posted by downing street memo at 8:28 PM on May 4, 2008


You know, you really should do your own research. Asking here is kind of cheating, but if you are using this more like starting your research with the wikipedia to better focus your "real" research then fine.

First, "fair" in "fair tax" is pure marketing. You have to decide with your research whether you think it is actually fair.

Arguments for a sales/use/value added tax (VAT - plug that into Google):
- it is fair because it taxes what people really spend
- it encourages savings as saved earnings are not taxed, only spent money
- it is a flat tax so it doesn't unfairly burden higher income earners. they pay more because they spend more, but they don't pay higher rates. when you are as rich as Bill Gates, won't you want such fairness? ;)

Arguments for a progressive income tax, or even just a flat income tax:
- it is fair because it taxes people who get more money, more, and people who earn less money, less.
- non-wealthy people spend more of their earned income just to provide the basics and wealthy people get to save more. A VAT tax is effectively a lower tax on their earnings because of their higher savings rate. Is that really fair that they should have a lower rate than less wealthy people?
- is encouraging savings really beneficial to the economy? Our current economy is driven by consumption. Encouraging savings takes money out of the economy depressing the current economy. It may lower investment costs in future production. This is a fairly contentious area. Don't forget to include Japan and the end of the 20th century into your research.
- for some, although I am not sure about your state issue, a VAT/sales tax etc. is a code word for flat tax with no tax on saved income versus a graduated income tax on all income, the former being quite beneficial to the wealthy at the expense of the less wealthy. Some people actually believe that those who are more fortunate should actually pay a larger share of their income in taxes than those who are less fortunate. Surprisingly, many of these people who believe this are actually more fortunate. See Warren Buffett. The reality is they pay less. See Warren Buffett.

This is a fascinating subject. Do your research and you will see.
posted by caddis at 8:48 PM on May 4, 2008


Oh, the whole economy of the taxation thing. It won't work. It might in Texas where they are willing to overly tax the poor. The usual fix is to have some sort of huge deduction of which no taxes are due, say the first $20,000/year. To achieve this you need to file an annual income tax return. Politicians being what they are, and lobbyists for all kinds of interests being what they are, any attempt at simplification once this occurs is dead in the water. How about a deduction for my hybrid vehicle, my home office, my..........? It quickly becomes as complex as the income tax. A counter argument, an earned VAT credit only for those with low incomes, no other breaks, so only a portion of the population ever need file that annual form, and since many are unsophisticated many won't, kind of like product rebates.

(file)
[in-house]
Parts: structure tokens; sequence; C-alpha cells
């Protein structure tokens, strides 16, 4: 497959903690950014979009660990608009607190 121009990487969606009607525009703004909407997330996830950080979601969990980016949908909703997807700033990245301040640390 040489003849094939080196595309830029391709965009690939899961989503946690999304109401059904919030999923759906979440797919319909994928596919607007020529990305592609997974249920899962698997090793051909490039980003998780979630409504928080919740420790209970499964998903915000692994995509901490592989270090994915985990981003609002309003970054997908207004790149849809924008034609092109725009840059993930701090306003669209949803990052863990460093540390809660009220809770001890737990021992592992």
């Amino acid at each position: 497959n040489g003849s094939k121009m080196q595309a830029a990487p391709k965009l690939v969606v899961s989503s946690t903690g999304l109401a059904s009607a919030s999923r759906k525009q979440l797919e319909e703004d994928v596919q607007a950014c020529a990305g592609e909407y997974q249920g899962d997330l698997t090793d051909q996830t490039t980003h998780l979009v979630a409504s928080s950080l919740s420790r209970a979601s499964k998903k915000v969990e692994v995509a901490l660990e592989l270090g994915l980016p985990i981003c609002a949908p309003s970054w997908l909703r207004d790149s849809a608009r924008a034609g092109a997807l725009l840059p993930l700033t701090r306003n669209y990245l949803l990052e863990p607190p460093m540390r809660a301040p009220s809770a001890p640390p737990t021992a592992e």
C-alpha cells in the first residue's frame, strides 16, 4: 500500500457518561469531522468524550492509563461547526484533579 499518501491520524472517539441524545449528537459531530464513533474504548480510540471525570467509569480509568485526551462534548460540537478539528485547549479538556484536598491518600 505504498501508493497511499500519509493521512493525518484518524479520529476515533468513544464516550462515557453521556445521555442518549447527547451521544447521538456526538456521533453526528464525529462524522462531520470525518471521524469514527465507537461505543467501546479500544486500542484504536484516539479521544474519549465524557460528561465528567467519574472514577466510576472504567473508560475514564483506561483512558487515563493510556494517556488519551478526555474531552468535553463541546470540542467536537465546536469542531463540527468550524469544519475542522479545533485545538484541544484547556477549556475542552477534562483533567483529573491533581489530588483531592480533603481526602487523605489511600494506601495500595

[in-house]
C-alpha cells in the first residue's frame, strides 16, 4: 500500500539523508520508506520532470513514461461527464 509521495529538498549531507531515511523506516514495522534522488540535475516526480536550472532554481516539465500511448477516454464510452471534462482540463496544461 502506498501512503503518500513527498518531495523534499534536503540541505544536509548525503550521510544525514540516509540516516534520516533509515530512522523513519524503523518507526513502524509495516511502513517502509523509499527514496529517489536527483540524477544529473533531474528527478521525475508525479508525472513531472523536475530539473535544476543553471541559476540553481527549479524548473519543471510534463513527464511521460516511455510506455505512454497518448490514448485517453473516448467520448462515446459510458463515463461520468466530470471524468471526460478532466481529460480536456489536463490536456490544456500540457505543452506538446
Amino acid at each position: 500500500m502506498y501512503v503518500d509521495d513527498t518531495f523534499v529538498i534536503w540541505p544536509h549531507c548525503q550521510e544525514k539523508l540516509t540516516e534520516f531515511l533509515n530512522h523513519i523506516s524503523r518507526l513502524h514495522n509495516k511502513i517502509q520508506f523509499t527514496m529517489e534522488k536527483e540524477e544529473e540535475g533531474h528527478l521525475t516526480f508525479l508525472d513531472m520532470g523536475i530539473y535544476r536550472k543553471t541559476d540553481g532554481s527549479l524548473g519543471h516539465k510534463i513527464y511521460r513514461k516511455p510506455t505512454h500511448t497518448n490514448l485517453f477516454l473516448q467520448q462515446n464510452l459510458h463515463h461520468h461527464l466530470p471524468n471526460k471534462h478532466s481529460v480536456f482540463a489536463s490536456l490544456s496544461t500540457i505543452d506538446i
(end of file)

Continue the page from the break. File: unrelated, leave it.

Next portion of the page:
posted by caddis at 9:02 PM on May 4, 2008


Here's the biggest argument in favor of relying on a sales tax:

An income tax is a tax on earnings. A sales tax is a tax on consumption. Comparing an economy where the primary tax is on income to one where the primary tax is on sales, the big difference is that income which is invested is also taxed in the income-tax economy, but not in the sales-tax economy. That means there's more money to invest.

The presumption is that with more money being invested, you get more economic activity, more wealth creation, and in the long run everyone benefits from that, even the poor who do not invest.

All other things being equal. Problem is, the other things are never equal, so it's virtually impossible to test the hypothesis. However, it doesn't look good empirically.

Looking at the world overall, I don't see any such correlation. The US, which relies primarily on income taxes, has historically had more economic growth than Europe, where the VAT (a kind of hidden sales tax) is much more important. It actually turns out that the total tax burden on the economy, irrespective of how it's collected, is what's critical. Government in the US consumes a much smaller percentage of the total US economic output than European government does, and that seems to be the main difference that does make a difference.
posted by Class Goat at 11:04 PM on May 4, 2008


This is a big topic, but I just wanted to add that it's important to be specific in your terminology. As caddis points out, you should decide for yourself whether a particular system is "fair"; however, you should also realize that the Fair Tax is a specific tax plan as opposed to generic terms like VAT, or a flat tax.

That being said, here's my watered down, 10-second summary of the typical arguments on the topic.

guy1: The Fair Tax will work because it directly replaces income tax, effectively taxes currently untaxable income like drug money, reduces red tape, and provides breaks for the poor in the form of rebates.

guy2: The Fair Tax won't work because it can't possibly be a direct replacement for income tax. The suggested sales tax rate of 23% would have to be more like 50% in order to actually work, which is ludicrous. Also, a sales tax disproportionately effects the poor because food isn't optional.

I'm pretty sure the CTJ is guy2.
http://www.itepnet.org/sale0904.pdf

Good luck!
posted by systematic at 12:28 AM on May 5, 2008 [1 favorite]